Mr. Packard asked how we would handle the Jordanian side of this picture, and Mr. Sisco noted that a new squadron of F–104s is under consideration for Jordan.6
Mr. Richardson asked what assumption we should make about publicity on any decision. Would the Israelis cooperate in keeping it secret? And would that be possible? If possible, he felt that it would be in our interest to lower the visibility of this decision. Mr. Richardson did not feel we could assume that Israel and the U.S. shared the same interests.
Dr. Kissinger said that it was clear to him that the Israelis did not want to withdraw.
Mr. Richardson felt that the Israelis were split internally but as far as our role is concerned, we have an interest in Israel’s saying that it would be willing to withdraw from occupied territory if the Arabs would negotiate.
In response to Dr. Kissinger’s question about his view, General Wheeler said that we ought to push the NPT urgently. He said, however, he did not feel that we have any leverage to speak of in our arms supply. He doubted that linking the NPT signature to arms supply would have much effect. He would recommend pushing for signature simply on its merits. As far as Israel’s armaments industry is concerned, he felt the decision was a narrow one since the U.S. is already indicted in Arab eyes as Israel’s main supporter.
Dr. Kissinger said he did not feel that he understood the degree of self-sufficiency that Israel might achieve. He noted the attraction of being able to say to Israel that from “now on, it is your baby.”
General Wheeler said he completely disagreed with Israel’s position on negotiations but he did not feel we had enough leverage to change it.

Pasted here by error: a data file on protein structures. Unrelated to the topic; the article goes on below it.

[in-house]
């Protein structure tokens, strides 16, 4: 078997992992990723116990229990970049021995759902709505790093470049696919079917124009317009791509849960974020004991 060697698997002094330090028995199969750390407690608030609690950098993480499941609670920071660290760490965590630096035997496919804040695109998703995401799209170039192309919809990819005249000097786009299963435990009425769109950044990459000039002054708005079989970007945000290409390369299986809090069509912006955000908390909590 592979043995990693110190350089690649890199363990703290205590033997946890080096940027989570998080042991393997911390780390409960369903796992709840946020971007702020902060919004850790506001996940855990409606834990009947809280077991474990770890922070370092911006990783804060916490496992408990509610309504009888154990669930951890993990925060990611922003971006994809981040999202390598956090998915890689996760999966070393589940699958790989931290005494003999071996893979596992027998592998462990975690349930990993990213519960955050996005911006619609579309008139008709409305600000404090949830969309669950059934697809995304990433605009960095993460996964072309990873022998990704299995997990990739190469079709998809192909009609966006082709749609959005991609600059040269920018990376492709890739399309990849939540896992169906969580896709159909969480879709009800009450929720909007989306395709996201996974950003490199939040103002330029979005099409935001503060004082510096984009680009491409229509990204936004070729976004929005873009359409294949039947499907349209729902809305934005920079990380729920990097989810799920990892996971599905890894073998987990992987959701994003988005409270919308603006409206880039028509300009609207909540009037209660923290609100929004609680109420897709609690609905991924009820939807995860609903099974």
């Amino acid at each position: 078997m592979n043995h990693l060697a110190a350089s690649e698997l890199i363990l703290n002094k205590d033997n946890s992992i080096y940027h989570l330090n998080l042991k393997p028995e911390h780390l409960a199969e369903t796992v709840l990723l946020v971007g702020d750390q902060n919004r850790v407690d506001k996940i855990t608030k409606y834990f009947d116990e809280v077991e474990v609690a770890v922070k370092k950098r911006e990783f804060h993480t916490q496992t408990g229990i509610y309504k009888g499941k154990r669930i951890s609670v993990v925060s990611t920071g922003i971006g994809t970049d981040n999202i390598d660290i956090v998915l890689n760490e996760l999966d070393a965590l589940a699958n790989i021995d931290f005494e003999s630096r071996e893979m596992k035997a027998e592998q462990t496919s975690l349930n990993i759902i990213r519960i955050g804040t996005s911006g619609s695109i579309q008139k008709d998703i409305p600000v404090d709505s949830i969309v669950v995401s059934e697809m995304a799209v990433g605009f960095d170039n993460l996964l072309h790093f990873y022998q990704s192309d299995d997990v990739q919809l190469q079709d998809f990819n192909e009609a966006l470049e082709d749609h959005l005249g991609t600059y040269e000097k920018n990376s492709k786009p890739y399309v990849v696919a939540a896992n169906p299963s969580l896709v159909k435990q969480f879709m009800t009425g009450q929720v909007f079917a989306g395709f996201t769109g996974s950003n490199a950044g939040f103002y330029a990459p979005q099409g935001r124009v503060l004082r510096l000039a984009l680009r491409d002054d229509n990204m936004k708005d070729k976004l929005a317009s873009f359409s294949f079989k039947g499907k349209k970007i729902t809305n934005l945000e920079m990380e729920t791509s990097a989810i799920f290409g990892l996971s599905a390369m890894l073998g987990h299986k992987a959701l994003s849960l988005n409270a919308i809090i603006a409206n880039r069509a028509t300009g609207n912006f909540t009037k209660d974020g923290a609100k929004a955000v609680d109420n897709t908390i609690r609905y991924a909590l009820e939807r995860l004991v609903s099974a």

Mr. Packard said that on the question of developing Israel’s arms industry one issue is that we will make Israel an exporter.
Dr. Kissinger asked why we care, since somebody is going to sell arms to these people.
Mr. Richardson said he did not object to selling arms but he felt that having more salesmen in the business stimulated the acquisition of arms in the underdeveloped countries unnecessarily.[Page 284]
[Dr. Kissinger was called out.]
Mr. Richardson raised the question of whether there was anything we could do to keep Israel from achieving self-sufficiency in arms production.
Mr. Sisco said that he felt the Israelis would absorb the costs of doing this in some way because of their psychosis that they cannot rely on others.
Mr. Packard noted that withholding financial support is the only way we could possibly control this. Mr. Saunders pointed out there was also the question of export licenses. Mr. Richardson said that before we talked to the Israelis about this subject we should know on the whole whether we want them to get into the production or not.
[Dr. Kissinger returned.]
Mr. Richardson suggested reviewing for a moment. The papers that have been prepared are excellent. Now we need a paper further developing the picture of how we might proceed. It is difficult to extricate how we approach the Israelis from the substance of our approach, but we need a paper with this focus. Further, we need a fuller study of the implications of Israel’s own arms production. Under the procedural heading, we have to consider how to talk to the Israelis about where their economic figures come from and to decide on steps for finding out how those figures were produced.
Mr. Packard said that we have to be responsive to what the President has already said and to the political facts of life. Perhaps in the short term we should do something like what Mr. Sisco underlined. This would not look as if we were pressuring Israel. Beyond that, it is difficult to figure out what trade-offs we should try to achieve but it is desirable. In short, we come down to a paper describing our short-term moves and then one on those subjects requiring more study.
Dr. Kissinger said that he saw these questions:
—Whether we give any military assistance or not. He assumed that we would give some.
—If so, at what level, what should we do in the short run to take the pressure off and what should we do in the longer term? Then these same two questions should be applied to the economic issues.
Mr. Packard raised a question of whether we could do anything for Jordan to look more even-handed.
Mr. Sisco replied that we already had programs in the works for Jordan, Lebanon, Saudi Arabia and Kuwait.7[Page 285]